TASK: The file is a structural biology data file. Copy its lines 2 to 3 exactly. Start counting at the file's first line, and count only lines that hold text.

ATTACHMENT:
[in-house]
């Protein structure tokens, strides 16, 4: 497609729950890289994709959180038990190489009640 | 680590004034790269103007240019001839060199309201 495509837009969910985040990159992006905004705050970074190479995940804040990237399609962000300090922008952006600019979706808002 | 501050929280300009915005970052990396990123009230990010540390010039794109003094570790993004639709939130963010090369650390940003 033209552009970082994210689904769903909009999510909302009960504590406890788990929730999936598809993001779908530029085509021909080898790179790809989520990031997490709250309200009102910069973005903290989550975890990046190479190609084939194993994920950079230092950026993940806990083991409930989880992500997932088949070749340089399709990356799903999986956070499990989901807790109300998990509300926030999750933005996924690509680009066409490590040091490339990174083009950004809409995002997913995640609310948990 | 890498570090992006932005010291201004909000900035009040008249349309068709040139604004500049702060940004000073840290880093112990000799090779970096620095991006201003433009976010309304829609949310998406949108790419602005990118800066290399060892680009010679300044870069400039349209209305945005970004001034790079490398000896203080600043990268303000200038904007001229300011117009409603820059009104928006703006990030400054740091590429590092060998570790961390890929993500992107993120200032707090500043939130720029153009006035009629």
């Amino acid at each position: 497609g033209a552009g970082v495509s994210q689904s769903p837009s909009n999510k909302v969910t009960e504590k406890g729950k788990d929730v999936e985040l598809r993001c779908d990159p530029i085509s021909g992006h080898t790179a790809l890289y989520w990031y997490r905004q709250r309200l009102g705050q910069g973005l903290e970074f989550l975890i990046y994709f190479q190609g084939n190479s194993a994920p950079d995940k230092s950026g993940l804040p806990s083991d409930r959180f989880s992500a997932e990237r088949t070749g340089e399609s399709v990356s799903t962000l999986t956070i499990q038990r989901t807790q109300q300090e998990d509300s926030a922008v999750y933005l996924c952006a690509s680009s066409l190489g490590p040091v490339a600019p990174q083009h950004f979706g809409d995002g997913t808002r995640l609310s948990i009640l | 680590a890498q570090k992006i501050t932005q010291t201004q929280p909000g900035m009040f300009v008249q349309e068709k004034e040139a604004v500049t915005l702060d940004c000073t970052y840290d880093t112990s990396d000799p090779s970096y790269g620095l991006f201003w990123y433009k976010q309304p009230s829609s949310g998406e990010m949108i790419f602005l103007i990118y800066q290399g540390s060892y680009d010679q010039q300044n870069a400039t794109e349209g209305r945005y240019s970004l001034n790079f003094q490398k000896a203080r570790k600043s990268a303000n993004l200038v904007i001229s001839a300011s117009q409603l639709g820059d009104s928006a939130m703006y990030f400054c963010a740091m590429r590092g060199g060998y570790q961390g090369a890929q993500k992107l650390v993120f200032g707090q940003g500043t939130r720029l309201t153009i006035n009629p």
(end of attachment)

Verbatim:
């Protein structure tokens, strides 16, 4: 497609729950890289994709959180038990190489009640 | 680590004034790269103007240019001839060199309201 495509837009969910985040990159992006905004705050970074190479995940804040990237399609962000300090922008952006600019979706808002 | 501050929280300009915005970052990396990123009230990010540390010039794109003094570790993004639709939130963010090369650390940003 033209552009970082994210689904769903909009999510909302009960504590406890788990929730999936598809993001779908530029085509021909080898790179790809989520990031997490709250309200009102910069973005903290989550975890990046190479190609084939194993994920950079230092950026993940806990083991409930989880992500997932088949070749340089399709990356799903999986956070499990989901807790109300998990509300926030999750933005996924690509680009066409490590040091490339990174083009950004809409995002997913995640609310948990 | 890498570090992006932005010291201004909000900035009040008249349309068709040139604004500049702060940004000073840290880093112990000799090779970096620095991006201003433009976010309304829609949310998406949108790419602005990118800066290399060892680009010679300044870069400039349209209305945005970004001034790079490398000896203080600043990268303000200038904007001229300011117009409603820059009104928006703006990030400054740091590429590092060998570790961390890929993500992107993120200032707090500043939130720029153009006035009629």
């Amino acid at each position: 497609g033209a552009g970082v495509s994210q689904s769903p837009s909009n999510k909302v969910t009960e504590k406890g729950k788990d929730v999936e985040l598809r993001c779908d990159p530029i085509s021909g992006h080898t790179a790809l890289y989520w990031y997490r905004q709250r309200l009102g705050q910069g973005l903290e970074f989550l975890i990046y994709f190479q190609g084939n190479s194993a994920p950079d995940k230092s950026g993940l804040p806990s083991d409930r959180f989880s992500a997932e990237r088949t070749g340089e399609s399709v990356s799903t962000l999986t956070i499990q038990r989901t807790q109300q300090e998990d509300s926030a922008v999750y933005l996924c952006a690509s680009s066409l190489g490590p040091v490339a600019p990174q083009h950004f979706g809409d995002g997913t808002r995640l609310s948990i009640l | 680590a890498q570090k992006i501050t932005q010291t201004q929280p909000g900035m009040f300009v008249q349309e068709k004034e040139a604004v500049t915005l702060d940004c000073t970052y840290d880093t112990s990396d000799p090779s970096y790269g620095l991006f201003w990123y433009k976010q309304p009230s829609s949310g998406e990010m949108i790419f602005l103007i990118y800066q290399g540390s060892y680009d010679q010039q300044n870069a400039t794109e349209g209305r945005y240019s970004l001034n790079f003094q490398k000896a203080r570790k600043s990268a303000n993004l200038v904007i001229s001839a300011s117009q409603l639709g820059d009104s928006a939130m703006y990030f400054c963010a740091m590429r590092g060199g060998y570790q961390g090369a890929q993500k992107l650390v993120f200032g707090q940003g500043t939130r720029l309201t153009i006035n009629p």